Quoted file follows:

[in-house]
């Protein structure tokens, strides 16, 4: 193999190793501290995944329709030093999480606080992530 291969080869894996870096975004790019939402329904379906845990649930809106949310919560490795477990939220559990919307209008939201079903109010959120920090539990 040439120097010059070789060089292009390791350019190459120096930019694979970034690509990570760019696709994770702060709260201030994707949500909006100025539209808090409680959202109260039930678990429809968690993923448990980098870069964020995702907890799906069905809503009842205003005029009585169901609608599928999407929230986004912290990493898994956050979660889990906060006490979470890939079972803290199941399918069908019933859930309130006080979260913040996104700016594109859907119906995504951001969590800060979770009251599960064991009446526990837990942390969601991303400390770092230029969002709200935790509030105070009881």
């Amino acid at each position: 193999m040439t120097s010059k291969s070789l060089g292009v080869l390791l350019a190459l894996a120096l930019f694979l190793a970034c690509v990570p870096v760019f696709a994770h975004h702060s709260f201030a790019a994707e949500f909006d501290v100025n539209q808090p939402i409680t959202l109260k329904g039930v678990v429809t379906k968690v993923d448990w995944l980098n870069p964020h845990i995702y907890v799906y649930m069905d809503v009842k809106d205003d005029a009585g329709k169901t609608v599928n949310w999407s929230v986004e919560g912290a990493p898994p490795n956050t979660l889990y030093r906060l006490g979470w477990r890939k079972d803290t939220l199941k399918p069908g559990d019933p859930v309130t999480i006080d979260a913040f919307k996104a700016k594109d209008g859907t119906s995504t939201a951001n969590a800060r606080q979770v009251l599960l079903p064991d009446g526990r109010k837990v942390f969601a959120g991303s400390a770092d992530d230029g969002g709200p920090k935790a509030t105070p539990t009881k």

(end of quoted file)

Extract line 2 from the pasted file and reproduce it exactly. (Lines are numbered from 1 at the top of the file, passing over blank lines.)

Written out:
């Protein structure tokens, strides 16, 4: 193999190793501290995944329709030093999480606080992530 291969080869894996870096975004790019939402329904379906845990649930809106949310919560490795477990939220559990919307209008939201079903109010959120920090539990 040439120097010059070789060089292009390791350019190459120096930019694979970034690509990570760019696709994770702060709260201030994707949500909006100025539209808090409680959202109260039930678990429809968690993923448990980098870069964020995702907890799906069905809503009842205003005029009585169901609608599928999407929230986004912290990493898994956050979660889990906060006490979470890939079972803290199941399918069908019933859930309130006080979260913040996104700016594109859907119906995504951001969590800060979770009251599960064991009446526990837990942390969601991303400390770092230029969002709200935790509030105070009881």